In his illuminating book ‘Patents, human rights, and access to medicines’, Emmanuel Oke provides a lucid exposition of the intersection between patent law and the human right to health, through an exploration of judicial engagement with this intersection by courts in three developing countries: India, Kenya and South Africa. The book represents a thorough and comprehensive evaluation of a vitally important subject that has not received the kind of sustained scholarly attention that Oke bestows on it. In this post, I shall review chapter 6 of the book, titled ‘India as a case study’.
Oke’s book Patents, Human Rights and Access to Medicines, is a timely and valuable contribution to the literature in this area. Its timeliness is due to the global context of the COVID-19 pandemic since 2019. The discussion of the import of patents to access to medicines, from a human rights lens is a critical endeavour which has been undertaken by several scholars. The seminal Intellectual Property, Human Rights and Access to Medicines-A Selected and Annotated Bibliography, now in its 3rd edition (Velásquez, Correa and Ido, 2020) curates the majority of this literature.
The book discusses the manner in which patent rights adversely affect access to medicines by developing countries and proposes ways to mitigate this. From the author’s point of view, the current international patent rights system as embodied in the World Trade Organization’s (WTO) Agreement on Trade Related Aspects of Intellectual Property Rights (TRIPS Agreement) is too concerned with protecting the interests of innovators at the expense of all other users. In this way, the TRIPS Agreement, by introducing mandatory minimum and stronger standards for the protection of patent rights, has provided an incentive for pharmaceutical companies to charge inflated prices while concentrating their investments mainly towards diseases that affect developed countries. Further, the TRIPS Agreement has diminished the policy space available for developing countries to design patent regimes that are suitable for their developmental and technological needs and circumstances.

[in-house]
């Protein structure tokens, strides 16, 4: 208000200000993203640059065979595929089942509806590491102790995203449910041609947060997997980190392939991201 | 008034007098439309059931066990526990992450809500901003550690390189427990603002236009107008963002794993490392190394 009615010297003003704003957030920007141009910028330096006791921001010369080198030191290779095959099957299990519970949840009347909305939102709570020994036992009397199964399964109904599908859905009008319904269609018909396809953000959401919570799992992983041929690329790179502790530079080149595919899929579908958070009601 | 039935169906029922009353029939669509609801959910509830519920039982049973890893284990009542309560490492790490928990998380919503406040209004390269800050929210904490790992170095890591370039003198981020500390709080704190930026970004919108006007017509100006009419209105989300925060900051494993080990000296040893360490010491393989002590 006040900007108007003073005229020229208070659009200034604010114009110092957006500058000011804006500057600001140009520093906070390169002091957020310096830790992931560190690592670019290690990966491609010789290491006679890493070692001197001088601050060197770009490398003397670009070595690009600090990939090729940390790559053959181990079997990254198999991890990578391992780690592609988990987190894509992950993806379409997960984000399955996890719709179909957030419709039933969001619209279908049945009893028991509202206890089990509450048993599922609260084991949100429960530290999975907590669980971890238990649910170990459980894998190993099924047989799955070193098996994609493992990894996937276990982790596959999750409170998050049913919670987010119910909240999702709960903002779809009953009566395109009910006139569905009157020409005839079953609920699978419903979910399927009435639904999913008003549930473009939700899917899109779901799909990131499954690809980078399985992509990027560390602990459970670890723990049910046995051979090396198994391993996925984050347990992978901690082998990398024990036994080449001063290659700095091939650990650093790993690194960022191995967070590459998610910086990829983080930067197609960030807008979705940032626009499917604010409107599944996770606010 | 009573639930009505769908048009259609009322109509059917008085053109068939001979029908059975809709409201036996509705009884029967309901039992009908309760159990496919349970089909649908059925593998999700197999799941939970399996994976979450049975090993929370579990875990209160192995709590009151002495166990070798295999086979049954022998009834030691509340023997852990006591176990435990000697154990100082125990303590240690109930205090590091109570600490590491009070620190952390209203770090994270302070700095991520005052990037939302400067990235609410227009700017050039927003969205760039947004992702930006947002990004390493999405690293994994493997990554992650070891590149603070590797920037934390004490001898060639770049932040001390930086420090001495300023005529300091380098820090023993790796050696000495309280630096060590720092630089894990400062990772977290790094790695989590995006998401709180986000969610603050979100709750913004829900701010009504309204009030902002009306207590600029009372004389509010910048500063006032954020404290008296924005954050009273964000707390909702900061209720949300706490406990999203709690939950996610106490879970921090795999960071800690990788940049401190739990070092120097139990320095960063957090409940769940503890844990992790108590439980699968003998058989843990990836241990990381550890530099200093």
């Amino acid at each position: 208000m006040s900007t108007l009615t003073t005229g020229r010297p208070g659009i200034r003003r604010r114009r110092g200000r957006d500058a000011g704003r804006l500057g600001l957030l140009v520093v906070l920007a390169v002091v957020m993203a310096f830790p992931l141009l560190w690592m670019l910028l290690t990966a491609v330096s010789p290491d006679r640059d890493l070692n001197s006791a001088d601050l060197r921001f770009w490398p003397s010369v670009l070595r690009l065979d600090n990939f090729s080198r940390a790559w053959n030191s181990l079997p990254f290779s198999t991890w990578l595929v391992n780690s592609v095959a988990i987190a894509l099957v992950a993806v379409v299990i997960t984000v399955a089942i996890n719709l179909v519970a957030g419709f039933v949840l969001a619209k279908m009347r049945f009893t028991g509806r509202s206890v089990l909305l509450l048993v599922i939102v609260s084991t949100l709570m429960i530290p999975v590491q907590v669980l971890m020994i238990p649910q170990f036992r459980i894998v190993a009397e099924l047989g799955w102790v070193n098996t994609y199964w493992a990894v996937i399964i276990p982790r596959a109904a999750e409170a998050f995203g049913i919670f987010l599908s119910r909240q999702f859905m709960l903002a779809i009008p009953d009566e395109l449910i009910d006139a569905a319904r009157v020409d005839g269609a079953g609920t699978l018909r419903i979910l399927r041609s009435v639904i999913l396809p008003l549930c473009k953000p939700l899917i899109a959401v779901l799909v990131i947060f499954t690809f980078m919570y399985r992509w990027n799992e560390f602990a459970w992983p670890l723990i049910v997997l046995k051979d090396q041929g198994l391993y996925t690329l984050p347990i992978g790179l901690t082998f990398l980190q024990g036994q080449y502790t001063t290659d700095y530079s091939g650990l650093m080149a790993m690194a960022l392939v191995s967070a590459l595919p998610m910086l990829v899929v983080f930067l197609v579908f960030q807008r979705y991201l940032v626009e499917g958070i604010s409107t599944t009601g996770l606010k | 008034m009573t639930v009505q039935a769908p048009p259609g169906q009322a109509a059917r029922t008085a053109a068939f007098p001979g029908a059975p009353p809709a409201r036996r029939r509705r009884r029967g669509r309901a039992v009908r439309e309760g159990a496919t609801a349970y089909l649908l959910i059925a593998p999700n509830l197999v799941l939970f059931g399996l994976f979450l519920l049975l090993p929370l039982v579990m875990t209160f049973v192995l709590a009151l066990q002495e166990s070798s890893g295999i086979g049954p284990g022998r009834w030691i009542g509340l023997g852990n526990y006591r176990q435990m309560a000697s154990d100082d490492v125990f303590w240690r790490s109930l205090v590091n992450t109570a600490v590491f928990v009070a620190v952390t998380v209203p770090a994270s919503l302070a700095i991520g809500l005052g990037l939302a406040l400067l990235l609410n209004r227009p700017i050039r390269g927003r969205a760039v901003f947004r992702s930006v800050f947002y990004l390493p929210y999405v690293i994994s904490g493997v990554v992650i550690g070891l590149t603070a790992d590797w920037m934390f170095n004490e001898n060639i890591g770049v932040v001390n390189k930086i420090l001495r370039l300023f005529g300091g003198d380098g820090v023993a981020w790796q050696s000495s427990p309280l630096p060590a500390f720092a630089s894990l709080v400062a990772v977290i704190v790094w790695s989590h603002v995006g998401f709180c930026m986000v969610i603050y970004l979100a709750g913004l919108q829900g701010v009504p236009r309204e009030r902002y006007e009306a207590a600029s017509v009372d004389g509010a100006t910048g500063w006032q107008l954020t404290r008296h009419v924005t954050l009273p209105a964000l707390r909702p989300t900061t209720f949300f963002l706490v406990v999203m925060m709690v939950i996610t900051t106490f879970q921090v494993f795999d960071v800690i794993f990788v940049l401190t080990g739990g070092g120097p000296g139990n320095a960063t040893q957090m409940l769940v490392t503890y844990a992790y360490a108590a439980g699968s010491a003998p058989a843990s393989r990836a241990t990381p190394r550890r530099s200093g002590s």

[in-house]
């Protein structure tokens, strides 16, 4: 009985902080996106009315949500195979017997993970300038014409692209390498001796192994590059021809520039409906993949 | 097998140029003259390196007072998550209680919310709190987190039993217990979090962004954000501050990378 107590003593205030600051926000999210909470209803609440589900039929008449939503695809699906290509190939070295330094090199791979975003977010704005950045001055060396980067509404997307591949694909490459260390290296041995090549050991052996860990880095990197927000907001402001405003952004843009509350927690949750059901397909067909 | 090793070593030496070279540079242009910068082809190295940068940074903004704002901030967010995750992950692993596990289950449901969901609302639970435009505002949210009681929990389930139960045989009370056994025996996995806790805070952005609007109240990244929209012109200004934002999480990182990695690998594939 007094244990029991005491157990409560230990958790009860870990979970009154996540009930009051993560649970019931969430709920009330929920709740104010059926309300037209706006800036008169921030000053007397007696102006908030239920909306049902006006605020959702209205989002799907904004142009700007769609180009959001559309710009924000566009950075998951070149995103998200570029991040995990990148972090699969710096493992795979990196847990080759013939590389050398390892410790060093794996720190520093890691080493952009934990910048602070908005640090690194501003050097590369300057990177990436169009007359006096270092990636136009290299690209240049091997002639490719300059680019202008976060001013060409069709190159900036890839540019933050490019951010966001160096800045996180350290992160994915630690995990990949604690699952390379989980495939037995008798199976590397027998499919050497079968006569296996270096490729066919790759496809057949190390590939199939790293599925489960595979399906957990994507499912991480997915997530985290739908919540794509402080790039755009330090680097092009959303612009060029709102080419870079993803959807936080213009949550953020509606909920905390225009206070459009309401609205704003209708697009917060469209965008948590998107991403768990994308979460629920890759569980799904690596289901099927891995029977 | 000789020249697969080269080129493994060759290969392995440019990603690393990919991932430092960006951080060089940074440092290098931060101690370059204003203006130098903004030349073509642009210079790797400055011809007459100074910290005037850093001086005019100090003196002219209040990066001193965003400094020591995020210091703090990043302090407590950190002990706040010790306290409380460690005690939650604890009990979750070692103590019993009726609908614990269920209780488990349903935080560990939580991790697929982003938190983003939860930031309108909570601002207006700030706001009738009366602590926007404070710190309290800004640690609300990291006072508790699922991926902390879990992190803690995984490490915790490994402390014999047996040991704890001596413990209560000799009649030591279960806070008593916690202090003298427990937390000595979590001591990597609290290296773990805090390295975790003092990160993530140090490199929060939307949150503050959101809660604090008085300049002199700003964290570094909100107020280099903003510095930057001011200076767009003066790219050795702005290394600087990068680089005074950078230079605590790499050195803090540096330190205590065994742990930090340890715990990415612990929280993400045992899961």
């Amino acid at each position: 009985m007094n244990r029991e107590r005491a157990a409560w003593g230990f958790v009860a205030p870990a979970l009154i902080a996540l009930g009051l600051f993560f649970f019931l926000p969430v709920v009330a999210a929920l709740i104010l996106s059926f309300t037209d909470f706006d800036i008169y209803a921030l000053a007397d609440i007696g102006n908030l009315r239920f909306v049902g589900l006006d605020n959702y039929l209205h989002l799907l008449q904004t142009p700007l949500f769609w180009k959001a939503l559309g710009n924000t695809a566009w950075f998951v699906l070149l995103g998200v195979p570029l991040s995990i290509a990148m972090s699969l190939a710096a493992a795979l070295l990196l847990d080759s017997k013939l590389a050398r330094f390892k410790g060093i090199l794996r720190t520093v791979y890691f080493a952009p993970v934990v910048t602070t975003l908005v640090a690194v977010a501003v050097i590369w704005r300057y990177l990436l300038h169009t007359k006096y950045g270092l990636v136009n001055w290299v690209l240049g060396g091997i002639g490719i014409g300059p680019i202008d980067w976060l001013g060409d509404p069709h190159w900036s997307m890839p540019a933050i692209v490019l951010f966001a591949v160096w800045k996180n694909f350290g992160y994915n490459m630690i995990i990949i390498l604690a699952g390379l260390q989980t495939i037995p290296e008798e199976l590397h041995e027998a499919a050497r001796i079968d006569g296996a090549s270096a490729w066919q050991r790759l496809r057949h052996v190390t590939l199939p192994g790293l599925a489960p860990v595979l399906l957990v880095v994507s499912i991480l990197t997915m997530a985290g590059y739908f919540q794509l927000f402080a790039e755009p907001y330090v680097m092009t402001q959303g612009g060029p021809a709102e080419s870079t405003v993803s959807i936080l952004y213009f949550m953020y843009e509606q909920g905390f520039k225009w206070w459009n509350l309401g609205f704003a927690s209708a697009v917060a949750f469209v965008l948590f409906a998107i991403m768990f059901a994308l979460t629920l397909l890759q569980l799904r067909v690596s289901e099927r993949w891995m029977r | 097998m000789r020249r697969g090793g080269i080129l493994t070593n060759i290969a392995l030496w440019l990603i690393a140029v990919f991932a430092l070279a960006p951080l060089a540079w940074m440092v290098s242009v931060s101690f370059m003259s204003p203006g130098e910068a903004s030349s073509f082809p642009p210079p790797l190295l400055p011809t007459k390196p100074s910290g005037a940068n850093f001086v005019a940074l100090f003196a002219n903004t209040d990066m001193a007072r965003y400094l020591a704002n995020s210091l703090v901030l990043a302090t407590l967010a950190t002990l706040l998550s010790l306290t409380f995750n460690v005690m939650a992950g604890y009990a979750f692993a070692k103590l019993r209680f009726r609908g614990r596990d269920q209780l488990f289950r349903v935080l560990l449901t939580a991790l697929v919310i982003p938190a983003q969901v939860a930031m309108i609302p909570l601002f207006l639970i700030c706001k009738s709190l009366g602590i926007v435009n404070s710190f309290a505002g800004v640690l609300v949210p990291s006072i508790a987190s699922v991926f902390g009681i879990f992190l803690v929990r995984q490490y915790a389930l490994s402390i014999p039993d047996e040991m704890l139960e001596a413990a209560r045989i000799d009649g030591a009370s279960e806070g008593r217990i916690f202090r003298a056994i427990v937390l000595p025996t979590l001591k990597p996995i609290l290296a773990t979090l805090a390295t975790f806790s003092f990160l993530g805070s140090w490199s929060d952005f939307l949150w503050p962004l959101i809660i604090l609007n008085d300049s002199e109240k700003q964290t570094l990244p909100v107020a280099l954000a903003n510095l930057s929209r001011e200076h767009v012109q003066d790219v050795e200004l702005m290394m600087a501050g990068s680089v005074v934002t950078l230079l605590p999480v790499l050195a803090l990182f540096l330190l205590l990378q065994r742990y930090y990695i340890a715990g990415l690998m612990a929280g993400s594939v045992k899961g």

The book is a must-read for policymakers, governments, regional communities, students, researchers, health practitioners and anyone that may be interested in 'the access to medicine for all' campaign. The depth of analysis and critical thinking renders the author's arguments very persuasive and practical. It will stimulate the readers to view patent law and policy as a ‘work in progress’ rather than being ‘cast in stone’ and get them thinking about how it can be further improved. The book is highly recommended.
I credit this book with providing an extremely thorough analysis of the relationship between pharmaceutical patents and human rights and moving us forward to an understanding that will undoubtedly improve access to medicines if applied. It will no doubt prove invaluable to policy makers, judges, legislators, activists, governments, students, and the general public.
In the book, I critically examine the nature of the relationship between patent rights and the right to health under international law. I equally critically evaluate how tribunals and courts in Kenya, South Africa, and India address the tension between patent rights and the right to health. Crucially, the book highlights the strategic role that national courts can play in facilitating access to affordable medicines.
This chapter, like much of the book, is exceptionally well researched, and brings seemingly unconnected developments neatly within the overarching narrative mentioned above. The author’s focus on how international law affects the ‘mundane’ everyday life, and vice versa, allows (or perhaps requires) her to examine much more than just the oft over-discussed ‘hot topics’ (i.e., compulsory licenses and patentability criteria) of the Indian pharma-patent landscape.
In light of the current global health crisis caused by COVID-19 pandemic and the attendant discussions on the importance of pharmaceutical patents to our daily existence, the analyses in this book (and the symposium) performs an important function in documenting the role of different sets of actors and their influences on the domestic implementation of global patent rules, access to medicines, and how these (in)actions led us to where we are today.
This webinar was a collaboration between Afronomicslaw and the South Centre, Geneva, to mark the 25th anniversary of the South Centre. Both the South Centre and Afronomicslaw share a commitment to discuss the protection and promotion of the development interests of countries of the Global South.
Welcome to the first Afronomicslaw.org Indaba. Indaba is a Zulu and Xhosa word that refers to a meeting to discuss a serious topic – it also refers to a discussion on a matter of concern or for discussion. This occasional series will discuss issues relating to international economic law relating to Africa, the developing world and the Global South.